Yesterday's sell-off started overnight in Tokyo and continued through the Londn and New York sessions.

Prices reached new lows in New York during the morning when the September bond futures contract broke through a technical support level at 94 27/32.

"We broke through some support, but somehow we held," a government note trader said.

The curve flattened in London as short-term prices fell more rapidly than the prices of intermediate and long-term paper, but that move was reversed at the start of the New York session, a coupon trader said. "At the get-go there was better buying in the front end."

The note trader said the front end was getting a bid from the technical situation in two-year notes, which are still expensive to borrow.

The market ignored the revision to first-quarter productivity, which fell to a 0.3% gain from the 1.0% reported last month.

This morning, the weekly jobless claims may give the market a small preview of tomorrow's number.

Ms. O'Toole said the market will focus on the continuing claims information, which will be for the same week the unemployment survey was taken. In recent weeks, continuing claims have risen even though the number of new claims has stabilized.

"If we were to see a significant increase in the people actually receiving jobless benefits at the state level, that's important," she said.

The September bond future contract closed 1/2 point lower, at 93 23/32.

In the cash market, the 30-year 8 1/8% bond was 9/16 lower, at 97-97 4/32, to yield 8.38%.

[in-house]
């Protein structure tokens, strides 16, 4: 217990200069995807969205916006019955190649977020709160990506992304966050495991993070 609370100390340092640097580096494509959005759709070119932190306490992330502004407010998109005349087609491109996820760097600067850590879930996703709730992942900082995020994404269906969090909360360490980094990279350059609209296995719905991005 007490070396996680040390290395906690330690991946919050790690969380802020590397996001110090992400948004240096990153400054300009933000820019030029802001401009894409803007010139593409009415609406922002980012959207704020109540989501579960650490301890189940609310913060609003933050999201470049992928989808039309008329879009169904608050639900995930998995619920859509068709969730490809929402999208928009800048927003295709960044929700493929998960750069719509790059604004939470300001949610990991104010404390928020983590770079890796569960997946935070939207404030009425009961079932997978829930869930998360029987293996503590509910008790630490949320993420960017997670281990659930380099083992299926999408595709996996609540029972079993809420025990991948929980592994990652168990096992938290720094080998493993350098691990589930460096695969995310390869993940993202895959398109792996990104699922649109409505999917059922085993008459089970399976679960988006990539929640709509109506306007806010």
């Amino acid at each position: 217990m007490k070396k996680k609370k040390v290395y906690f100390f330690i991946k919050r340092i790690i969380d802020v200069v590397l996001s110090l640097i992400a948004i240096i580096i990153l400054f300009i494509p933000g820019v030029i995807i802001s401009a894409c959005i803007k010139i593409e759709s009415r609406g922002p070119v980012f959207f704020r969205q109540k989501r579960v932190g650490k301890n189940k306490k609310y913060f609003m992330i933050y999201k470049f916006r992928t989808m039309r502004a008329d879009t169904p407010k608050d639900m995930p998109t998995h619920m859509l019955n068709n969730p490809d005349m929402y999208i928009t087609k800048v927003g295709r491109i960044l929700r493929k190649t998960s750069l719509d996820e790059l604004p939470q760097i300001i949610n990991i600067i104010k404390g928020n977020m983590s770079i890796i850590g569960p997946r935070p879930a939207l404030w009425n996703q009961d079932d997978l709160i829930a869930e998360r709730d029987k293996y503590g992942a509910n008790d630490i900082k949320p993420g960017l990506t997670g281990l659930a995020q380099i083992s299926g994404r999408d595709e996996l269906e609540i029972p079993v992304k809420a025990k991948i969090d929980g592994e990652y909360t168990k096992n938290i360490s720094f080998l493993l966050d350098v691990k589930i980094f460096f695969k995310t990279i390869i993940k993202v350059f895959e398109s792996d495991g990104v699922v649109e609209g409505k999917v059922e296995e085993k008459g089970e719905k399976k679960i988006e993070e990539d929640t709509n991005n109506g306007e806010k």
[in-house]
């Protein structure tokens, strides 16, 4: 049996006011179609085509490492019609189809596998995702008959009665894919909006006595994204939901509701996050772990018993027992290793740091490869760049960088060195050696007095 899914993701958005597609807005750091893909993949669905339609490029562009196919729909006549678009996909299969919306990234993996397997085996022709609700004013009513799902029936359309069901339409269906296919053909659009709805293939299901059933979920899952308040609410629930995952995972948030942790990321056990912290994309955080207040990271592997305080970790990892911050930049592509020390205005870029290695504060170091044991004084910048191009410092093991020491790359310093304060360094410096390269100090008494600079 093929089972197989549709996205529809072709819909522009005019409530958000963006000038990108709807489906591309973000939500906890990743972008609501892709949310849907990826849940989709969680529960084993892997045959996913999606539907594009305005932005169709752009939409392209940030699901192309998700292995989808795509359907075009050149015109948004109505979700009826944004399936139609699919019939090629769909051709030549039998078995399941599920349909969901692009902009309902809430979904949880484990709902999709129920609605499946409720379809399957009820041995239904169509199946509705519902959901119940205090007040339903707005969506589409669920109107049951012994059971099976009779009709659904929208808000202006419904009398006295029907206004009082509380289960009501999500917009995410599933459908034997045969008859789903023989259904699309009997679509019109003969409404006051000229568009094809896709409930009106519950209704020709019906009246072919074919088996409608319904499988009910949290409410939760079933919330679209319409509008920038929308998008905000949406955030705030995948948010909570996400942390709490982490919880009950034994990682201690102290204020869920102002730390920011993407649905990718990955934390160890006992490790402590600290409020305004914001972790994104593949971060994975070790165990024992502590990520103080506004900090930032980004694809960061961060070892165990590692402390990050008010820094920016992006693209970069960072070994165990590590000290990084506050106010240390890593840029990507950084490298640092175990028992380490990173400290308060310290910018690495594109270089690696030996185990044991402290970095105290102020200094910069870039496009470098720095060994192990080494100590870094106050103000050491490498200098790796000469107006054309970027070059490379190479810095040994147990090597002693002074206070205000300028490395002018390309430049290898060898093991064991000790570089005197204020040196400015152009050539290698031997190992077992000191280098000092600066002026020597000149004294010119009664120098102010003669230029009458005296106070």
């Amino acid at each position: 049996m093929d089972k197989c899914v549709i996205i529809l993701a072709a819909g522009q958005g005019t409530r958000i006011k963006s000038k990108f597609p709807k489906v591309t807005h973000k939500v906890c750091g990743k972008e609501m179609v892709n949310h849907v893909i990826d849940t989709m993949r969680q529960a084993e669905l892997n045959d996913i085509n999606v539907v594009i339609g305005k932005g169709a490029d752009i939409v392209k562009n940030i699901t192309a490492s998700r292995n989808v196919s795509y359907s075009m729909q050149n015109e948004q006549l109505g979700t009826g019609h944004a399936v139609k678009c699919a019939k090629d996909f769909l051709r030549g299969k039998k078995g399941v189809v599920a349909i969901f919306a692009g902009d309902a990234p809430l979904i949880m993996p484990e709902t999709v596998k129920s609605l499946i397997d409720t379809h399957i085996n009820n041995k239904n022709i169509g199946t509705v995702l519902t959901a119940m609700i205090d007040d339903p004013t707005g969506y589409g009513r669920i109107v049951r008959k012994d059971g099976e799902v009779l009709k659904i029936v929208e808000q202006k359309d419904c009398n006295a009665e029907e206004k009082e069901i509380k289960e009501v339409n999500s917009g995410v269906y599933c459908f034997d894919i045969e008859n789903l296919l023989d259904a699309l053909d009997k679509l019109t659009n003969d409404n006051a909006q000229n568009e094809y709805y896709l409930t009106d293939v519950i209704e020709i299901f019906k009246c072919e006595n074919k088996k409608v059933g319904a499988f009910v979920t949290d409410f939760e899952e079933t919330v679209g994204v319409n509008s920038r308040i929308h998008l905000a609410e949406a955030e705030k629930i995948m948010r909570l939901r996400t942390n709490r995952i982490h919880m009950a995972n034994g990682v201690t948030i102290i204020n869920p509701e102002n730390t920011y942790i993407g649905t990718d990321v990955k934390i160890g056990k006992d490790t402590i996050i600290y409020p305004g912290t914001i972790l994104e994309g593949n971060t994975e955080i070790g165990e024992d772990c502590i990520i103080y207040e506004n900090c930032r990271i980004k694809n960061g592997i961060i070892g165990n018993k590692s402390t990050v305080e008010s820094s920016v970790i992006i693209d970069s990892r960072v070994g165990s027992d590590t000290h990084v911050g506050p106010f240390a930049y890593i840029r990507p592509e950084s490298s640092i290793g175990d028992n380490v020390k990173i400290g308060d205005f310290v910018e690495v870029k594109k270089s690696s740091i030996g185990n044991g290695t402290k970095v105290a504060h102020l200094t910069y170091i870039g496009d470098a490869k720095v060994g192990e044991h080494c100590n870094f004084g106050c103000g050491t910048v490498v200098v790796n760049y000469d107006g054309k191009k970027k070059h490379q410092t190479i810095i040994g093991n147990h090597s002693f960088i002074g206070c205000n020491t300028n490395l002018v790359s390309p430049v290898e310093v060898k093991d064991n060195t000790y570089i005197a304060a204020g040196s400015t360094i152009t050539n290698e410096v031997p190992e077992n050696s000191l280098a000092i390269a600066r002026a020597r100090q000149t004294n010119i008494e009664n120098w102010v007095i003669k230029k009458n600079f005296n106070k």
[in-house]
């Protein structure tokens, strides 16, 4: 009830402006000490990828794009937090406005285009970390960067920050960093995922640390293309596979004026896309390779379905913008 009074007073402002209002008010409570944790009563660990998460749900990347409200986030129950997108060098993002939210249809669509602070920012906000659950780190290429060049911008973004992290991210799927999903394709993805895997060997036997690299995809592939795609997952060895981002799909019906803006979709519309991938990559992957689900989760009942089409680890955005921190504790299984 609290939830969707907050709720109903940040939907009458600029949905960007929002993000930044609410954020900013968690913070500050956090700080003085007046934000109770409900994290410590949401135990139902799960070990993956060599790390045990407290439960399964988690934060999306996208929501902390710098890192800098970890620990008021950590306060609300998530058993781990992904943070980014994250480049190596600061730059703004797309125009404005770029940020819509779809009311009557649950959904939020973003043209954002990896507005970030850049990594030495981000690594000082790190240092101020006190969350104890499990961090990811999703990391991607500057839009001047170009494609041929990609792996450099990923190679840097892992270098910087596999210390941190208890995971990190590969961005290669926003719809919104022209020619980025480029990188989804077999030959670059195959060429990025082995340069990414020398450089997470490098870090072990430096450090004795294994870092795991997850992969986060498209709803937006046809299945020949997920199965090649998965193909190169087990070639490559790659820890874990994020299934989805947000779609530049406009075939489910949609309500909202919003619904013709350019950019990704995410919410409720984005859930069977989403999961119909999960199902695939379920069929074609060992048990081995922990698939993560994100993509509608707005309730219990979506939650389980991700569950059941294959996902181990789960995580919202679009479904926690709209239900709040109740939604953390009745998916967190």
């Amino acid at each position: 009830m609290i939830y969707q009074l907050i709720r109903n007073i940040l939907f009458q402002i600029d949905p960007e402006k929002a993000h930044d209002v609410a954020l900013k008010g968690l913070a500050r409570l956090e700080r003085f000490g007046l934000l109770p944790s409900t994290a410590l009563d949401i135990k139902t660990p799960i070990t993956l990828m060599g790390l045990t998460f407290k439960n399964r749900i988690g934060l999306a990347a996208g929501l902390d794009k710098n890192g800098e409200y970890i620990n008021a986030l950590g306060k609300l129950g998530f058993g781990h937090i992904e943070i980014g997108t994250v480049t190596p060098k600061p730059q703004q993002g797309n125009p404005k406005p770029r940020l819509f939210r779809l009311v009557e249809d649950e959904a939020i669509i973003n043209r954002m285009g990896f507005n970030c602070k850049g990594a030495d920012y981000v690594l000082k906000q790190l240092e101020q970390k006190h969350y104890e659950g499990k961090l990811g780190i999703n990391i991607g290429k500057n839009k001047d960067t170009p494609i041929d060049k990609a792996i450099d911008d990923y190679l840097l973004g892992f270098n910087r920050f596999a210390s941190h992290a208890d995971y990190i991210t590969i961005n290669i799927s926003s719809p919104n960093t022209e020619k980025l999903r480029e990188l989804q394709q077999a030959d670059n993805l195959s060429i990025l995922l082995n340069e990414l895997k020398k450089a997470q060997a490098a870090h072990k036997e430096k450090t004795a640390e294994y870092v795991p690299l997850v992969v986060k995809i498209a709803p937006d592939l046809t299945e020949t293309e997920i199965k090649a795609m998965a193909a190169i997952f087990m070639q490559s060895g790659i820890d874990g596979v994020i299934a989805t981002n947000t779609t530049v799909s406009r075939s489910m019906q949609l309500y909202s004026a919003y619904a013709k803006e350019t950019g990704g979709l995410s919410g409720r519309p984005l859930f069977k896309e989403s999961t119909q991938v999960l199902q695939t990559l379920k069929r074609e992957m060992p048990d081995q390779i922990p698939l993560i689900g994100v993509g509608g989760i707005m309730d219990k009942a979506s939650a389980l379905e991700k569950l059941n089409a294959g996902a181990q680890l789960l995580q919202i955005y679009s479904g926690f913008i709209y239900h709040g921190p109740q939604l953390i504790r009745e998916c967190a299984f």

The 8% 10-year note fell 3/8, to 98 22/32-98 26/32, to yield 8.17%.

The three-year 7% note was down 5/32, at 99 11/32-99 13/32, to yield 7.22%.

Rates on Treasury bills were higher, with the three-month bill up four basis points at 5.62%, the six-month bill up one basis point at 5.72%, and the year bill two basis points higher at 5.90%.

Markey Asks About Squeeze

Edward Markey, chairman of the House Subcommittee on Telecommunications and Finance, asked administration officials last week to comment on reports of a short squeeze in the two-year Treasury note.

Mr. Markey, D-Mass., sent letters to Richard Breeden, Chairman of the Securities and Exchange Commission, Nicholas Brady, Secretary of the Treasury, and Fed Chairman Greenspan.

He asked whether a short squeeze had taken place and if so, whether government regulators had enough authority to address the problem.

The price of the current two-year note soared in the trading sessions after its auction on May 22 amid rumors that a few big players were controlling the issue.

"Does this recent activity highlight any need for new regulatory or legislative action in the context of the GSA reauthorization?" Mr. Markey asked.

Mr. Markey's subcommittee is considering reauthorization of the Government Securities Act of 1986.

Subscribe Now

Access to authoritative analysis and perspective and our data-driven report series.

14-Day Free Trial

No credit card required. Complete access to articles, breaking news and industry data.